Legal and Ethical Concerns in Treating Kidney Failure
Once dialysis treatment, in 1960, permitted life prolongation for some but not all patients in kidney failure, an `ethical genie' was released. The introduction of peritoneal dialysis and kidney transplantation compounded the physician's dilemma by underscoring those left untreated. Who should be selected for uremia therapy? Should exclusion from treatment be properly delegated to administrators or physicians, or better left to a committee? Are some candidates more worthy than others? As examples: Do Presidents and Kings warrant priority in cadaver organ allocation over ordinary citizens? Are rich people more deserving than the poor? Is it ethical to choose a younger over an older patient? Can children and/or mentally incompetent persons serve as living organ donors? Is it proper to market organs under controlled circumstances?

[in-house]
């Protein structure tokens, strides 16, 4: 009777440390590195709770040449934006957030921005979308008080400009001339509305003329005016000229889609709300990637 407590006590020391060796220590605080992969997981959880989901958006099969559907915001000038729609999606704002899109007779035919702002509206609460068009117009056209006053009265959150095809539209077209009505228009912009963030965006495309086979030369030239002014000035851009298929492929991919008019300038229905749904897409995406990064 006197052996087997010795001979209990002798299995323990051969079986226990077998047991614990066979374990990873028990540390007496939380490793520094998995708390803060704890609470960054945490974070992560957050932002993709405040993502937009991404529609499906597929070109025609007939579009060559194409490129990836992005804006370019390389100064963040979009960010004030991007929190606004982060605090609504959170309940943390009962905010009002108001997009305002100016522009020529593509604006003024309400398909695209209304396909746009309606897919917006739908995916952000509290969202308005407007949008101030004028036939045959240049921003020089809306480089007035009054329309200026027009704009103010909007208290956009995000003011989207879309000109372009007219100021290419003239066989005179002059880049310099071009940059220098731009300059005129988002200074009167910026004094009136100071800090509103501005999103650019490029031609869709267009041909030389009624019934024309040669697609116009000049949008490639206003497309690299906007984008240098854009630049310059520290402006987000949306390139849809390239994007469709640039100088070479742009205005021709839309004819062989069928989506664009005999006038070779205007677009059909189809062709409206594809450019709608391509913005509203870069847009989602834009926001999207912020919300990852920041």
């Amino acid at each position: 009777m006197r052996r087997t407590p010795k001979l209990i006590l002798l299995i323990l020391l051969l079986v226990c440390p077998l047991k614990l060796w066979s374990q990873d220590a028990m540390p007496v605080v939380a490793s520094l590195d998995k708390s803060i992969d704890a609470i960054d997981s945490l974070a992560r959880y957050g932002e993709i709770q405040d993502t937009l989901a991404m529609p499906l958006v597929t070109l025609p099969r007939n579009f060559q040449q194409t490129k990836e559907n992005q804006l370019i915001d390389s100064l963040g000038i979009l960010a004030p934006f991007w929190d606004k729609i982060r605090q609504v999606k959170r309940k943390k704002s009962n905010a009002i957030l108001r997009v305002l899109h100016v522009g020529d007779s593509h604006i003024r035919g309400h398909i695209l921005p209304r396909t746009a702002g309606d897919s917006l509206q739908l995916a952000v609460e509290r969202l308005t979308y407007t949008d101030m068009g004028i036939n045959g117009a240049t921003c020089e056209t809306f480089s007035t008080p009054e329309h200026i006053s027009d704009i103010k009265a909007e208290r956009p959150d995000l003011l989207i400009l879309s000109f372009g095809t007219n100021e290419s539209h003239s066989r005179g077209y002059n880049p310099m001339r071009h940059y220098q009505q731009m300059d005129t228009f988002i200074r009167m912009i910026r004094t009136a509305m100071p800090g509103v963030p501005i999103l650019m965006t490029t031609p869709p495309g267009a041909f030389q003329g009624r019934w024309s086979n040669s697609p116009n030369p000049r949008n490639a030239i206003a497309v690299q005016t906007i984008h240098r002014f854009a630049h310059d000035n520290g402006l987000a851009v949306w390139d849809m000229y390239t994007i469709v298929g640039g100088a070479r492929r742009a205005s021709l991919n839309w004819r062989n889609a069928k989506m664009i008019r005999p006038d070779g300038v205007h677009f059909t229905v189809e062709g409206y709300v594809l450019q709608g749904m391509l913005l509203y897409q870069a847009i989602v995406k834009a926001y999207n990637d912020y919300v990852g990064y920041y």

Eli A. Friedman, an experienced nephrology training program director, and Medical Advisor to the American Association of Kidney Patients, has collected 24 difficult cases that focus on these and other vexing though common stressful issues faced by those who manage kidney patients. Using a novel approach to each case, the opinions of lawyers, nephrologists, patients, and a transplant surgeon are proffered sequentially. Friedman asks and then answers searching questions arising from the debate. The quality of information presented is positively flavored by the fact that three of the respondents (one an attorney) are kidney transplant recipients.
Members of the kidney team, those immersed in seeking truth in medical ethics, and all participating in exploring the legality or ethical basis of organ replacement will find this book pertinent to their effort.